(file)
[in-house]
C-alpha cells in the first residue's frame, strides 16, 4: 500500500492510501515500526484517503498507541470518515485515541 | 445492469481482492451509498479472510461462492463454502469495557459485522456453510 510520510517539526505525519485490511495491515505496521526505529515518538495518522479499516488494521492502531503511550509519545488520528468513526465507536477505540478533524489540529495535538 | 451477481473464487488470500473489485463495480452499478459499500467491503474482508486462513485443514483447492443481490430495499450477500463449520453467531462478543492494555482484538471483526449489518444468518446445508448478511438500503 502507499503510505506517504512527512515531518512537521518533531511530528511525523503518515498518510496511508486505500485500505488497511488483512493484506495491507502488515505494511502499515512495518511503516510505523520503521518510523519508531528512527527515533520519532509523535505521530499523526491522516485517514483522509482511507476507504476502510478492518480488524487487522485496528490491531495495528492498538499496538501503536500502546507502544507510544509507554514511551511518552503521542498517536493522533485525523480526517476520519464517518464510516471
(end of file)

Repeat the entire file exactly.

[in-house]
C-alpha cells in the first residue's frame, strides 16, 4: 500500500492510501515500526484517503498507541470518515485515541 | 445492469481482492451509498479472510461462492463454502469495557459485522456453510 510520510517539526505525519485490511495491515505496521526505529515518538495518522479499516488494521492502531503511550509519545488520528468513526465507536477505540478533524489540529495535538 | 451477481473464487488470500473489485463495480452499478459499500467491503474482508486462513485443514483447492443481490430495499450477500463449520453467531462478543492494555482484538471483526449489518444468518446445508448478511438500503 502507499503510505506517504512527512515531518512537521518533531511530528511525523503518515498518510496511508486505500485500505488497511488483512493484506495491507502488515505494511502499515512495518511503516510505523520503521518510523519508531528512527527515533520519532509523535505521530499523526491522516485517514483522509482511507476507504476502510478492518480488524487487522485496528490491531495495528492498538499496538501503536500502546507502544507510544509507554514511551511518552503521542498517536493522533485525523480526517476520519464517518464510516471